I lined up at the front of the pack for the start of my age group flight. When the whistle blew I decided to get out front and set the pace. If other riders passed me I would just try to hold their wheel. I was pushing my cardiovascular system slightly being out front but about 1/3 of the way through the first lap I stopped hearing the freewheel of the rider behind me. From there I settled into a fast but comfortable pace I thought I could hold the entire race. I held that pace, avoided mechanicals and made my way around some marathon riders smoothly to finish without getting passed! I was both surprised and excited as I crossed the finish line. Later I found out that I finished 2nd overall in the Sport Class and couldn't have been more pleased with how the day went. The weather was beautiful and the trail was in excellent condition. There were so many riders and happy, enthusiastic volunteers that it made for an awesome atmosphere, one reason why I love going to race! Overall it was an extremely well-run event on a great trail system, which makes me think I'll be putting the St. Croix Woolly on my list from the start next year.
Like the WORS Elite class, both the men and female categories were well attended with strong fields. Unlike the WORS opener that saw the top 50 under 2 hours in the male race, the winning time at Woolly was over 2 hours. Jeff Hall took yet another win in his storied career, edging out u23 rider Dominic Talerico by 15 seconds in a time of 2 hours, 4 minutes and 34 seconds. Logan Grace and Mason Bacso occupied the 3rd and 4th places, respectively with 15 year old junior rider Braedon posting a very impressive top 5 finish in a time of 2 hours, 8 minutes and 18 seconds.
The female race had great battles as well with a field of 18 riders, one of the largest ever in a MNMBS race. Junior rider Anna Christian just edged out Eleanor Bacso in sprint finish. Eleanor posted “ That was so close! I was between 1st and 3rd most of the race and lead part of the beginning and entire last lap. It came down to a sprint where I missed by .1!! Luckily there is always more races to come. Was pretty surreal to lead a race for a bit as I never had before in a series race. It was so amazing to see the elite women’s group start with almost 20 women” Rounding out the top were Rebecca Ireland in 3rd, Robin Williams in 4th and Josie Welsh in 5th.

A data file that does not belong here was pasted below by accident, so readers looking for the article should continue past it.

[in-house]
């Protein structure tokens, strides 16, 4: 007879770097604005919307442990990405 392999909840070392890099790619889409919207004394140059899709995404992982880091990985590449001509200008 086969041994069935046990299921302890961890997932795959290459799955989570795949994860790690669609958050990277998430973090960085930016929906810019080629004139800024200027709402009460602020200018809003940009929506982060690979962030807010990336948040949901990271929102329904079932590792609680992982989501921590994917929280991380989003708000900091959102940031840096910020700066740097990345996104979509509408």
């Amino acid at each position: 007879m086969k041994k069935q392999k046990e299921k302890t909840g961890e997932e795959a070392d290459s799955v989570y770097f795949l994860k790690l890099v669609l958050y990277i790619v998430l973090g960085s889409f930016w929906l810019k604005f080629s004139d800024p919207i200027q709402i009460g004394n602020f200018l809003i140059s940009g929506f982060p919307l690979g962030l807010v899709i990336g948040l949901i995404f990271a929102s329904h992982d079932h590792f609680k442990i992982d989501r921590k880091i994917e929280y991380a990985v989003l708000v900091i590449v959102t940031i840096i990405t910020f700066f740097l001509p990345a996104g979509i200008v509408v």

In the Marathon class, Tom Abel cranked out 7 laps logging over 50 miles in 4 hours, 8 minutes in 38 seconds around 5 minutes ahead of second place finisher Tom Camp. Brandt Elson, Ben Hey and Charlie Serrill rounded out the top five. The marathon guys always impress me cranking out miles like that on a shorter lap even though the Woolly lap is a bit longer than most courses in the series.
A group of area riders made their way out west to participate in the Tinker Classic mountain bike race in the high dessert of Nevada. Peder Arneson of Hawley, MN. filed a full report with photos that captured the flavor of the event nicely:
Over the weekend of May 5-7, Matt Engen, Kent Throlson, Steve Wenzel, and I traveled to Beatty, NV for the inaugural Tinker Classic MTB Race. While Kent rode the 60K option, Matt, Steve, and I rode the 100K. The consisted of mostly rocky and sandy doubletrack roads with some gravel. The course traversed around the mountains surrounding Beatty, skirted the western edge of Death Valley National Park, then finished at the Spicer Ranch outside of town. Arriving the day before the race, we had a chance to scope out the town, ride some singletrack at Spicer Ranch, and enjoy the pre-race meal in town. At the meal we had a chance to meet Tinker Juarez and celebrate his MTB racing career! It certainly was interesting to hear about his early days racing and how he has continued to compete for the last 30+ years.